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Influenza -- United States, 1984-1985 Season

Influenza type A (H3N2) viruses were isolated in every state during the 1984-1985 season and were associated with the highest ratio of pneumonia and influenza deaths (as a percentage of total deaths) since 1976. Low levels of influenza B activity occurred late in the season, and influenza A(H1N1) virus was reported rarely.

National data on influenza activity for the 1984-1985 season were obtained from four major sources: (1) weekly reports of the number of respiratory specimens tested and the number and types of influenza virus isolates identified by 61 collaborating state, county, city, or military laboratories; (2) weekly reports of mortality from 121 cities, including deaths associated with pneumonia and influenza (P&I), an index that has historically reflected seasonal mortality attributable to influenza; (3) weekly semiquantitative estimates from each state health department of the extent of influenza-like morbidity indicated by its statewide surveillance system; and (4) weekly returns from approximately 125 physician members of the American Academy of Family Physicians Research Panel, who recorded the number of patients seen in their offices with influenza-like illnesses. In addition, CDC also received spontaneous reports of unusual influenza cases and outbreaks from a variety of sources.

Isolates of type A(H3N2) virus were first associated with sporadic cases in Nevada in November and in the New York City area, Texas, and Wisconsin by early December. The first laboratory-documented outbreak of the season also began in early December (a kindergarten class in California), and by late December, type A(H3N2) outbreaks had been confirmed in a prison and a nursing home in New York City and in an elementary school, a college, and a Veterans Administration hospital in Illinois. By January 31, isolates of influenza type A(H3N2) had been reported from all but nine states, and by the end of the season, influenza A(H3N2) virus had been reported from every state and the District of Columbia (Figure 2). The peak of virus isolations occurred in February, in parallel with peaks in physician reports of influenza morbidity, and the highest P&I mortality ratios also occurred in February (Figure 3).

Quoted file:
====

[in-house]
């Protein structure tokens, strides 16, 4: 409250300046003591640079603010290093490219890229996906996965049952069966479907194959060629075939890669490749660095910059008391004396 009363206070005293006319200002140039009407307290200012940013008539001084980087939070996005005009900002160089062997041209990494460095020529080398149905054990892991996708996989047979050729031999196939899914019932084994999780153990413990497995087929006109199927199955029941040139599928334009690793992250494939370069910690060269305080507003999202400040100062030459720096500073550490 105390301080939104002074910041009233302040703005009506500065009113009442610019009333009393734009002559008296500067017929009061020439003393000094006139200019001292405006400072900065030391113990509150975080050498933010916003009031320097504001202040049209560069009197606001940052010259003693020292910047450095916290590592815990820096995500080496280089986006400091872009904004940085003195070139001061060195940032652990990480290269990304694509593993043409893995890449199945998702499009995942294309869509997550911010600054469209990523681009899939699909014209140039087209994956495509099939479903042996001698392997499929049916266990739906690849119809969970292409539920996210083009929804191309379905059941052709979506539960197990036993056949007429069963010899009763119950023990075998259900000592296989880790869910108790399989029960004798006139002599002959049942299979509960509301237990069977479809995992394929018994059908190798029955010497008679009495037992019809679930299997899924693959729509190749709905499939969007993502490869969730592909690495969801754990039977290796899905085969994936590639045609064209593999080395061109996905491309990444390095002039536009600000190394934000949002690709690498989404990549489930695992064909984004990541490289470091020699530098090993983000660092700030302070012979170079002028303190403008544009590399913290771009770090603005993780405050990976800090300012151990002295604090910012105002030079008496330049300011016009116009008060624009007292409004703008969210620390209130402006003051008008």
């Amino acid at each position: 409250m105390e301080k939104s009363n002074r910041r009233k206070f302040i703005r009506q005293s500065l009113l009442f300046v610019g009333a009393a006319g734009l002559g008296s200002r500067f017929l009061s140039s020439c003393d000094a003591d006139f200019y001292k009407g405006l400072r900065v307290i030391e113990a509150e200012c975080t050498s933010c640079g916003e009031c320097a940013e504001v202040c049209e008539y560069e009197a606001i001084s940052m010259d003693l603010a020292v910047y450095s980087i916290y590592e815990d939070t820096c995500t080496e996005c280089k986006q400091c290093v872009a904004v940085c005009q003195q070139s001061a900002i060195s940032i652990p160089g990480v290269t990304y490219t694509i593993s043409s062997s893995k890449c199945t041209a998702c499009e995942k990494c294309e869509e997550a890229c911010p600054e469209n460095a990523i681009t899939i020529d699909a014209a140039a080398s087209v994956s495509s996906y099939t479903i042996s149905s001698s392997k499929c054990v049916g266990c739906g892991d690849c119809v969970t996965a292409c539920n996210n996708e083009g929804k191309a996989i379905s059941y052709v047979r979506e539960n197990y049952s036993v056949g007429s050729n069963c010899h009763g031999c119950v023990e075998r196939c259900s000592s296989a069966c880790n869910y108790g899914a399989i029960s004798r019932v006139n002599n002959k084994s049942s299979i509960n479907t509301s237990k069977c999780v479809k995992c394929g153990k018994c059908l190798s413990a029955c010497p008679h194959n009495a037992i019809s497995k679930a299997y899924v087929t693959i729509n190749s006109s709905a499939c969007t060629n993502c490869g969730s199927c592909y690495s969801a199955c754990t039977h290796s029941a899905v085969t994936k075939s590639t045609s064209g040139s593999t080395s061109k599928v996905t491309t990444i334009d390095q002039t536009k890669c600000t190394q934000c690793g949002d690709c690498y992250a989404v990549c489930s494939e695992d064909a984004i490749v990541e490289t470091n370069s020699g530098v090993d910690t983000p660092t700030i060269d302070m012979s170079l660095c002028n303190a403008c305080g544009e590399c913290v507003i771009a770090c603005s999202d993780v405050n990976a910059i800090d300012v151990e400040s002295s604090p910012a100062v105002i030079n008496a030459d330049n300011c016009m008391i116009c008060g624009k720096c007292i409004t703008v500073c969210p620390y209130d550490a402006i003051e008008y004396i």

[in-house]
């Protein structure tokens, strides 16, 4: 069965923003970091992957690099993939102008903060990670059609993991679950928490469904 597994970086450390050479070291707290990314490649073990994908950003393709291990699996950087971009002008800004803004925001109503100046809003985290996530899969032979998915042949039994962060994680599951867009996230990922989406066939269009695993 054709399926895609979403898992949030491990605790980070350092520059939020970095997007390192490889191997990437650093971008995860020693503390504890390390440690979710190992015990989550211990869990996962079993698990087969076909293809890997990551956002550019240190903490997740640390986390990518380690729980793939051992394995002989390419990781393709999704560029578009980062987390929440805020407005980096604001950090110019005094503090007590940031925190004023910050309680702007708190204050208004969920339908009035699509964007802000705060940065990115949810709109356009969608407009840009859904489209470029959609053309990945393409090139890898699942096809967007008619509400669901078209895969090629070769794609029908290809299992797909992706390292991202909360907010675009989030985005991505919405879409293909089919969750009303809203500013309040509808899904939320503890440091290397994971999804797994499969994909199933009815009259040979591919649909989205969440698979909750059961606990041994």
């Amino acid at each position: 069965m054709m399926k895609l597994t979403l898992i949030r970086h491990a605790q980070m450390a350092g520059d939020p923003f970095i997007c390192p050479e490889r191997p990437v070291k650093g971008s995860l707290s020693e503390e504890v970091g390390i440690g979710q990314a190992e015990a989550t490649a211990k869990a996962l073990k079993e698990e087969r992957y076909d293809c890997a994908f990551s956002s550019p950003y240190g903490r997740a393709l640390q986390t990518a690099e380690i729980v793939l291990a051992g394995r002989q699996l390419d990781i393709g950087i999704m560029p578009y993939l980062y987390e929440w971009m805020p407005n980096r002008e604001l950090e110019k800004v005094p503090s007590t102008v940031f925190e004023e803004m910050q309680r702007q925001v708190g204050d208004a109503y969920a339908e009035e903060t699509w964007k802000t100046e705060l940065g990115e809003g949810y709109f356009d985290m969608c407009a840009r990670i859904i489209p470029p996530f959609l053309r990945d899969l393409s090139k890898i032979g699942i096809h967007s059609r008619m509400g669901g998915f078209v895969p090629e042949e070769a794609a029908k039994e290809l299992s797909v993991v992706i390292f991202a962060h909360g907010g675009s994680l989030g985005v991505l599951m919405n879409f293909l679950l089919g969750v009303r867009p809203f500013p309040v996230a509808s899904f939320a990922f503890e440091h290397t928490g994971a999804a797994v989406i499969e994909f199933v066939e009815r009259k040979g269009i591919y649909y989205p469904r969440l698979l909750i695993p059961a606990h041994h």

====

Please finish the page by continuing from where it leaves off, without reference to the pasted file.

During the season, 36 states reported regional or widespread outbreaks (Figure 4), compared with 37 for the previous season. The percentage of deaths attributed to P&I reached a maximum of 7.2% in late February and early April; this was the highest percentage since 1976, when it reached 7.7%.

Approximately 2,100 isolates were reported by collaborating laboratories, close to the total for the 1983-1984 season and above the average of about 1,500 isolates for the preceding five seasons (Figure 5). Type A(H3N2) viruses predominated, accounting for 97% of the reported isolates. Type B viruses accounted for almost all the remaining 3% of viruses reported. In addition to sporadic cases, type B isolates were associated with two school outbreaks in Hawaii and an outbreak in a geriatric ward in a New York hospital during April. Only a few type A(H1N1) isolates were identified during the season, all from sporadic cases. Reported by State and Territorial Epidemiologists and State Laboratory Directors; U.S. School of Aerospace Medicine, San Antonio, R Couch, MD, P Glezen MD, and H Six, PhD, Baylor College of Medicine, Houston, Brooke Army Medical Center, Fort Sam Houston, Texas; Milwaukee Health Dept Virus Laboratory, Milwaukee, Wisconsin; Allegheny County Health Laboratory, Pittsburgh, Pennsylvania; Sunrise Hospital Virology Laboratory, Las Vegas, Nevada; Montefiore Hospital and Medical Center Virus Laboratory, New York City, Nassau County Medical Center Virology Laboratory, East Meadow, Erie County Medical Center Virology Laboratory, Buffalo, University of Rochester Medical Center, Rochester, New York; Charity Hospital Virology and Rickettsial Laboratory, New Orleans, Louisiana; Mayo Clinic Virology Laboratory, Rochester, Minnesota; Veterans Administration Hospital Virus Laboratory, West Haven, Connecticut; Department of Pediatrics, University of Chicago, Illinois; University of Arizona Health Service Center Virology Laboratory, Tucson, Arizona; Letterman Army Medical Center, San Francisco, Los Angeles County Health Department Virology Laboratory, Los Angeles, California; University of Colorado Medical Center Virus Laboratory, Denver, Colorado; Participating physicians of the American Academy of Family Physicians; Statistical Svcs Br, Div of Surveillance and Epidemiologic Studies, Epidemiology Program Office, Influenza Br, Div of Viral Diseases, Center for Infectious Diseases, CDC.

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